Details

Library Hi Tech, vol. ahead-of-print no. ahead-of-print
Type: Research Article
ISSN: 0737-8831

Keywords

Abstract

Details

Marketing in Customer Technology Environments
Type: Book
ISBN: 978-1-83909-601-3

Article
Publication date: 2 August 2022

Sarune Savickaite, Tammy-Ann Husselman, Rebecca Taylor, Elliot Millington, Emma Hayashibara and Tom Arthur

Recent work could further improve the use of VR technology by advocating the use of psychological theories in task design and highlighting certain properties of VR

Abstract

Purpose

Recent work could further improve the use of VR technology by advocating the use of psychological theories in task design and highlighting certain properties of VR configurations and human – VR interactions. The variety of VR technology used in the trials prevents us from establishing a systematic relationship between the technology type and its effectiveness. As such, more research is needed to study this link, and our piece is an attempt to shed a spotlight on the issue.

Design/methodology/approach

To explore recent developments in the field, the authors followed the procedures of scoping review by Savickaite et al. (2022) and included publications from 2021 to 2022.

Findings

In this updated analysis, it was clear that the research themes emerging over the last two years were similar to those identified previously. Social training and intervention work still dominates the research area, in spite of recent calls from the autism community to broaden the scientific understanding of neurodivergent experiences and daily living behaviours. Although, autism is often characterised by difficulties with social interactions, it is just one part of the presentation. Sensory differences, motor difficulties and repetitive behaviours are also important facets of the condition, as well as various wider aspects of health, wellbeing and quality of life. However, many of these topics appear to be understudied in research on VR applications for autism.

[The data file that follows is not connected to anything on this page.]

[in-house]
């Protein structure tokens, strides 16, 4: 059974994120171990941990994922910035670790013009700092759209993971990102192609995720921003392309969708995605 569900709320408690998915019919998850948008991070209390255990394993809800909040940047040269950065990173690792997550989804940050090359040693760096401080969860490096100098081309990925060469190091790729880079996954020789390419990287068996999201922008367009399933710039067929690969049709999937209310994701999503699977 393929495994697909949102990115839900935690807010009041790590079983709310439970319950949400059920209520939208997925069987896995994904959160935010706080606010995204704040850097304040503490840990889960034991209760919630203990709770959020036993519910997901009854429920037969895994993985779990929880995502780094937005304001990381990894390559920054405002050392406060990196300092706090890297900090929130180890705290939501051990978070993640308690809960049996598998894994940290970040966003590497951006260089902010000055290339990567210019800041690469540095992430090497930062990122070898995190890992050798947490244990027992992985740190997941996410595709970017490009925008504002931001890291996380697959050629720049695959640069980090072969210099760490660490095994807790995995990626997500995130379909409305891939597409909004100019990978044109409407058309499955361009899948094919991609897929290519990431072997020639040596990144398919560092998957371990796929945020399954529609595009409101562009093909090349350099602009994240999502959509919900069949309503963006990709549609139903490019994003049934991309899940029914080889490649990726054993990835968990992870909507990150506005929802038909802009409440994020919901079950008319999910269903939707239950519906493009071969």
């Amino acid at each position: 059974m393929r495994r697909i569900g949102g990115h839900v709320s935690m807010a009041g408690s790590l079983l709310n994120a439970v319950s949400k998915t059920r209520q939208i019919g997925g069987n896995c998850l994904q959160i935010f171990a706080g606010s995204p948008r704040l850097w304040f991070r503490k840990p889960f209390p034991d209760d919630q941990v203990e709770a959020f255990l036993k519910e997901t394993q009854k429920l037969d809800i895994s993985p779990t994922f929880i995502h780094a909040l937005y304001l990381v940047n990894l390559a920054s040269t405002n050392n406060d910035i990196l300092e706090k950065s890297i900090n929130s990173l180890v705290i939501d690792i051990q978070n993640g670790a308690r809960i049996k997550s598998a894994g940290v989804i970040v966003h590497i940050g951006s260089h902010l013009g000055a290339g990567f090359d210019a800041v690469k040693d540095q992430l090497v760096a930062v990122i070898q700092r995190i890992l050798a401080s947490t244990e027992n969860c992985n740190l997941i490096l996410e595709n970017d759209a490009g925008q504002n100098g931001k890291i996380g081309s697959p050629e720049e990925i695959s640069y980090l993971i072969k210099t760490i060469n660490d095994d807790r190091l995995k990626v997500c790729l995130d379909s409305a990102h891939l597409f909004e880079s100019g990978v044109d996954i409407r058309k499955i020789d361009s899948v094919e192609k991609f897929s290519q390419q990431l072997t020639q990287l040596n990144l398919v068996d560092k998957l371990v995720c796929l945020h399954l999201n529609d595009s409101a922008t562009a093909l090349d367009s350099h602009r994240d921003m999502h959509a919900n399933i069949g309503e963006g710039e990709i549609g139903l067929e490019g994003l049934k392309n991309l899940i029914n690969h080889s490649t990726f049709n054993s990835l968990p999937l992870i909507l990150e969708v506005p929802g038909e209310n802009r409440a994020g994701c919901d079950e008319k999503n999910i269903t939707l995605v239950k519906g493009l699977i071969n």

Originality/value

VR stands out from other representational technologies because of its immersion, presence and interactivity and has grown into its own niche. The question of what constitutes a truly immersive experience has resurfaced. We can no longer deny that VR has established itself in autism research. As the number of studies continues to grow, it is a perfect time to reconsider and update our notion of definitions of immersion and its reliance on hardware.

Details

Journal of Enabling Technologies, vol. 16 no. 2
Type: Research Article
ISSN: 2398-6263

Keywords

Book part
Publication date: 29 November 2018

Larissa Neuburger, Julia Beck and Roman Egger

The concept of touristic space is continually evolving, due to the advent of new technologies. Today, physical space and virtual space are interwoven, creating a…

Abstract

The concept of touristic space is continually evolving, due to the advent of new technologies. Today, physical space and virtual space are interwoven, creating a phenomenon that can be described using the term ‘phygital’. The perception of touristic space as well as the interaction with it has been altered by phygital appearances and changing travel behaviour. While interaction with the touristic space previously only occupied a physical dimension, virtual information now enriches all stages of the customer journey (CJ). Hence, this chapter deals with new technologies, analysing their impact on the perception of touristic space for the traveller throughout the whole CJ. Thereby Augmented Reality and Virtual Reality are cited as examples of state-of-the-art technologies, which wield a direct perceptional impact, as they have the power to blend together one’s perception of real and virtual space.